In your bag No: 1367, Adam Prosser
Adam shares with us a stunning bag. Pure simplicity, with some stunning cameras and lenses. I love seeing a bag shot as well presented as this one. Check it out.
I am a photographer based in Portsmouth, UK. I specialise in portraiture for musicians.
I started taking pictures when I was in my teens but without any direction to become a photographer. I used hand me down cameras and took snapshots really like most young people looking at the world through a camera. It was at college and then university studying photography that it became a bug part of my life. I learned on film and saw the advent of digital cameras and at the time didn’t really appreciate film as a medium amongst the growth of the digital photo industry (I remember trading in a Bronica ETRS for a Nikon D50 when it came out, a mistake in hindsight). It has been over the last three years or so that I have made a transition, like a lot of people, back to film. I think this is partly to do with the aesthetic, partly to do with the wonderful cameras that are out there; but more than that it is, as many say, the process of thinking more about the images you make, a slower approach for considered and honest photographs.
Anyway, my bag. I recently received my Billingham Hadley Pro as a birthday gift from my wonderful girlfriend. I had wanted one for a long time having been using pretty basic canvas bags that eventually wear out and didn’t have added weather protection. It’s a great bag, small and subtle but big enough to carry a 35mm body and lenses as well as my Rolleiflex when I need it. I can also carry two Japan Camera Hunter film cases in one of the front flaps, leaving the other for a notebook, phone charger and other bits.
The Nikon FM is my go-to 35mm slr although I would like to add a black paint FM2 to my kit at some point. I have a Nikkor 50mm 1.8 pancake on the FM most of the time. It’s razor sharp, small and light. I have been shooting more film for work over the last year so I have invested in a Nikkor 24mm 2.8 and 35mm 2.0. These are great for working with bands or musicians in environmental portraiture situations. I will add an 85mm Nikkor to these eventually. I really wanted to build a solid set of primes for versatility and reliability and they are proving invaluable given I shoot video as well which they are great for.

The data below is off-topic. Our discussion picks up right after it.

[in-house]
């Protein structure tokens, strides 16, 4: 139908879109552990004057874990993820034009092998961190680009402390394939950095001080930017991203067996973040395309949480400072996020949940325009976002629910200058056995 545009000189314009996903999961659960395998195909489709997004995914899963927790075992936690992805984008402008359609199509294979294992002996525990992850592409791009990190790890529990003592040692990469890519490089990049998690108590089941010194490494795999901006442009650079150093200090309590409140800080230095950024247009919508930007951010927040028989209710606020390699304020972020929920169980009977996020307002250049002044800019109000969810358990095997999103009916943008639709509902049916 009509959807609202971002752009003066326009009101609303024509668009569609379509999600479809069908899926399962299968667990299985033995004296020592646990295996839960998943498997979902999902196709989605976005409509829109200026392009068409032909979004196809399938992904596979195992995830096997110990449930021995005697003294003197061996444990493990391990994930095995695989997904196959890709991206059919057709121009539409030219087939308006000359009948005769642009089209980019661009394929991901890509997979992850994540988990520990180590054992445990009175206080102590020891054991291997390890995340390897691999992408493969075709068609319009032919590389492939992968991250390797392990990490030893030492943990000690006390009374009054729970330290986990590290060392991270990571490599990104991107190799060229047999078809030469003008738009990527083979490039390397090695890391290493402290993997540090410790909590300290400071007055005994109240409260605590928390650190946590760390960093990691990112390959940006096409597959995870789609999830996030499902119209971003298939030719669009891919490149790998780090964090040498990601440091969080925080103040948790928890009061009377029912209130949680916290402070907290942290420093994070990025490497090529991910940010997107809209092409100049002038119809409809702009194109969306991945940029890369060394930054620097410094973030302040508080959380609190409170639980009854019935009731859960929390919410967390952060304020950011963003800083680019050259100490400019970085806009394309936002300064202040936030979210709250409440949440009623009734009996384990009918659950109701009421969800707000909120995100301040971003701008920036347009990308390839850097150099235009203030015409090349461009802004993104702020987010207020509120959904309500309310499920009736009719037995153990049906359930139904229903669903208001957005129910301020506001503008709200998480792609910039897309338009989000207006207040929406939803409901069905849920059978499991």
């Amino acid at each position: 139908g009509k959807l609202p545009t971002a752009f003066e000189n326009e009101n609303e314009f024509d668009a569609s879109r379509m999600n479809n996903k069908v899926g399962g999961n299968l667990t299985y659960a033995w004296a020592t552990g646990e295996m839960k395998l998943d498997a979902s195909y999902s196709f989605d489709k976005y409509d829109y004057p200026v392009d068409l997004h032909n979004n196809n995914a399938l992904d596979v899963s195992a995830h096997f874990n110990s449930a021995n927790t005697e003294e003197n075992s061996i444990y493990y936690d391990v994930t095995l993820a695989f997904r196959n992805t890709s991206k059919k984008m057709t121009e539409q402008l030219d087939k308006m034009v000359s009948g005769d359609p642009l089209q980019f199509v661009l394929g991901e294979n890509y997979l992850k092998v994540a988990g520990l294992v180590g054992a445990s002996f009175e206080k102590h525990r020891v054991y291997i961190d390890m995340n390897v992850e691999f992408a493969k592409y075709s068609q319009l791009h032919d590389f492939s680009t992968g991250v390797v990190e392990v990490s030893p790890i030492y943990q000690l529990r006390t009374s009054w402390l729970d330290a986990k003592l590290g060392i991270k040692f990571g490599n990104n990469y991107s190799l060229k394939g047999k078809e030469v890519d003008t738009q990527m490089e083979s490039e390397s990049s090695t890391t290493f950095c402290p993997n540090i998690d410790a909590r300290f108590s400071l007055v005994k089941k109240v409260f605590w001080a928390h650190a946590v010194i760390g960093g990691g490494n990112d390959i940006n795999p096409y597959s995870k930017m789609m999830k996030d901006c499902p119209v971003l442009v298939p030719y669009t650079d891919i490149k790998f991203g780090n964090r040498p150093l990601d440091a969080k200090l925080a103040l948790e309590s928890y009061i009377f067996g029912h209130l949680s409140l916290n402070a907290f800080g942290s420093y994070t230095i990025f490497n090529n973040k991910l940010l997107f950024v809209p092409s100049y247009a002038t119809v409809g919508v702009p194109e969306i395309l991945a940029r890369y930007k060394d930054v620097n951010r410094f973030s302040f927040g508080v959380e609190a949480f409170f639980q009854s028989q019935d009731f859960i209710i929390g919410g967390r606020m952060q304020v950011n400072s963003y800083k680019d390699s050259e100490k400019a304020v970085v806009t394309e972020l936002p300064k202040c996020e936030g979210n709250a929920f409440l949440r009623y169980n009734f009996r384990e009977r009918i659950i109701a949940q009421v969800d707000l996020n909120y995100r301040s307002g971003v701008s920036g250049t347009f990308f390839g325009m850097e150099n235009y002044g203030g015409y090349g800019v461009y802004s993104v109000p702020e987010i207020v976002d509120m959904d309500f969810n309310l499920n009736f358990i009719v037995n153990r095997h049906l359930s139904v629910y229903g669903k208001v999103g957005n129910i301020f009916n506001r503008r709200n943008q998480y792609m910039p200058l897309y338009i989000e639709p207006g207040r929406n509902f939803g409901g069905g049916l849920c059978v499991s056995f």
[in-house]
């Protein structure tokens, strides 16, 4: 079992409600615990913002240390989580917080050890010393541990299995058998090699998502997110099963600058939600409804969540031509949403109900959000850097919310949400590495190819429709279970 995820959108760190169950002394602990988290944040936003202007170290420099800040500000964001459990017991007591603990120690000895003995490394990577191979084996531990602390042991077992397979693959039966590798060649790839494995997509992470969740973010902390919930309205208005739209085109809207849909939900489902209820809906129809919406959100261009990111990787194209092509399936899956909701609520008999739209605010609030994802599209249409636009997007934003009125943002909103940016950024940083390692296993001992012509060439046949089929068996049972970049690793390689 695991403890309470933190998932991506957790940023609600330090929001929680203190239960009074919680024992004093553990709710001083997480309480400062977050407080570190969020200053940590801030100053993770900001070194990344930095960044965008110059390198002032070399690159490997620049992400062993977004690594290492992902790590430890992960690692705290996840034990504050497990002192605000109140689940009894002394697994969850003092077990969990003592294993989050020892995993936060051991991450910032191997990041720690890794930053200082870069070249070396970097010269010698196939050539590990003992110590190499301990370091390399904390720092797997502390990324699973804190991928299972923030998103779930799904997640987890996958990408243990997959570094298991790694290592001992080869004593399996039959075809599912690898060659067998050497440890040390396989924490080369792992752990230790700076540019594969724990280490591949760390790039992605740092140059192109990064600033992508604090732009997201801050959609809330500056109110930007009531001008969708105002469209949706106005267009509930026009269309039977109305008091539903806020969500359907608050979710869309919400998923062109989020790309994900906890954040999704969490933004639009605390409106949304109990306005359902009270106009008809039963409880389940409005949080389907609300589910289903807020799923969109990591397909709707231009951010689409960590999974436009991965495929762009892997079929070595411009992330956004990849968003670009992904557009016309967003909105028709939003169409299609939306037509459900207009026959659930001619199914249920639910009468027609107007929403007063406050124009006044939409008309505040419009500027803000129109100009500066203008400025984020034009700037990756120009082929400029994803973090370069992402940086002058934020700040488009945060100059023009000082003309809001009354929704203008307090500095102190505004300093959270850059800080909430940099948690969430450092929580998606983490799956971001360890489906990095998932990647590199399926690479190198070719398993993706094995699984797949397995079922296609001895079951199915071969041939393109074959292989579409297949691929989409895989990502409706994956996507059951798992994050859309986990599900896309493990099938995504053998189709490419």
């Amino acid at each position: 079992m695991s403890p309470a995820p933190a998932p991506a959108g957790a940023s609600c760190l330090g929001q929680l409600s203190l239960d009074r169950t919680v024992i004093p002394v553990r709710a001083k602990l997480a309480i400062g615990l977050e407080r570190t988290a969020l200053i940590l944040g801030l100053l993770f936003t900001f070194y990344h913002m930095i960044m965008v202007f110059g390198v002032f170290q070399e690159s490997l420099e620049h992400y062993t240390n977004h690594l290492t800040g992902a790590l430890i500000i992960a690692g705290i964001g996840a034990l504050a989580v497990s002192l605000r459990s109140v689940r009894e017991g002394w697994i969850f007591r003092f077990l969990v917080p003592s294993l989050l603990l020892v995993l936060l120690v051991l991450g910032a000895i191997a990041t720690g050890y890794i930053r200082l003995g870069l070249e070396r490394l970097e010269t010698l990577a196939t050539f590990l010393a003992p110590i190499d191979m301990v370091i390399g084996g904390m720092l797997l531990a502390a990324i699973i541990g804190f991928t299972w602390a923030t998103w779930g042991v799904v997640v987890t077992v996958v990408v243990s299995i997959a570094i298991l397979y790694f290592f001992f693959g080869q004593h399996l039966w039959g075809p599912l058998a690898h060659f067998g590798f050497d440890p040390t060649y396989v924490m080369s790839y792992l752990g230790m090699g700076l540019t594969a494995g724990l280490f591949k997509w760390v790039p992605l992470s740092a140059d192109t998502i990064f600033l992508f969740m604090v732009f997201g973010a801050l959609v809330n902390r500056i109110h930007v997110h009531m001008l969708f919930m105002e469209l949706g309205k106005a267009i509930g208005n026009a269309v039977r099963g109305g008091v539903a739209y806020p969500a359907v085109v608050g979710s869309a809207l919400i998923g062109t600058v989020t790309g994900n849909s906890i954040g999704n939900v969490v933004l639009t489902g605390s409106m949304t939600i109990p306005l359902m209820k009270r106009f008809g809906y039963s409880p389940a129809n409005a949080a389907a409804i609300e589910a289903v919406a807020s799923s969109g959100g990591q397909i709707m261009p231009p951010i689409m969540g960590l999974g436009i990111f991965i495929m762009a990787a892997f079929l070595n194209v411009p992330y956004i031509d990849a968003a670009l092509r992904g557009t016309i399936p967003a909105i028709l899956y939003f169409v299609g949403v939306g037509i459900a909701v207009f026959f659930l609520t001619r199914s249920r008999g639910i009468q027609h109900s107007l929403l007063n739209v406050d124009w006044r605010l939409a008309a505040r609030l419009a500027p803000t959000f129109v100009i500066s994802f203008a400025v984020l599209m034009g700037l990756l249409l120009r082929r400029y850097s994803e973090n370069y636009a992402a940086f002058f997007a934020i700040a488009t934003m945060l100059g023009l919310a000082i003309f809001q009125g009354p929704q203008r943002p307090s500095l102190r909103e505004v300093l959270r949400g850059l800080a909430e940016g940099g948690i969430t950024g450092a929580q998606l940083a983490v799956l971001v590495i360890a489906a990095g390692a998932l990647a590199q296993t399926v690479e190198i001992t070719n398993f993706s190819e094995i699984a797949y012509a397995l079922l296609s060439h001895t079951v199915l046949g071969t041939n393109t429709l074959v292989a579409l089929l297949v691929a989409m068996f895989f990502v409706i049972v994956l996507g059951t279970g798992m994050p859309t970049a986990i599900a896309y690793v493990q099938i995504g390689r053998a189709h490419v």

I found the Rolleiflex 2.8D in what is my favourite camera store ‘Arundel Photographica’ in Arundel, West Sussex. Chris who has owned the shop for years has so much knowledge about most cameras from the last century. He’s super helpful when you are looking for something specific. It was on another visit to the store that I found a Rolleinar 1 close-up lens about a year after buying the Rollei – I had been trying to get one ever since. This has opened up the possibilities with head and shoulder portraits. The medium format depth of field is awesome and the eyes really ‘pop’. I had bought a reproduction lens hood for the Rollei but it is not made to work with the Rolleinar. As luck would have it, a genuine Rollei hood turned up on eBay recently. The bayonet 3 accessories seem really tricky to find.
The Fuji Instax was another gift from my beloved and is great fun. We use it a lot at parties and for more casual picture taking, capturing moments in life. I do like Zach Arias’ idea of using it as an opener when travelling for taking portraits of strangers.
As for film, I love shooting Kodak Portra or Tri X but love Iilford HP5 for black and white as well. I haven’t been too adventurous really but have started using Cinestill for a few things and whilst slightly unpredictable i’m liking the results so far.
Well, that’s my bag. Thanks for considering me for the feature. I love what you do and enjoy reading all the submissions.
My photography can be found at the following…
Thanks for sharing your bag with us, Adam. I am loving that Nikon FM.
Keep them coming folks, we need more submissions, so get your bag on Japancamerahunter.com
Send me a high resolution image of the bag. Optimum size is 1500px across. Please ensure there is a bag in the shot, unless you don’t use one. The more you can write about yourself the better, make it appealing and tell us a story. Snapshots of your gear with a camera phone and no words will not be featured.
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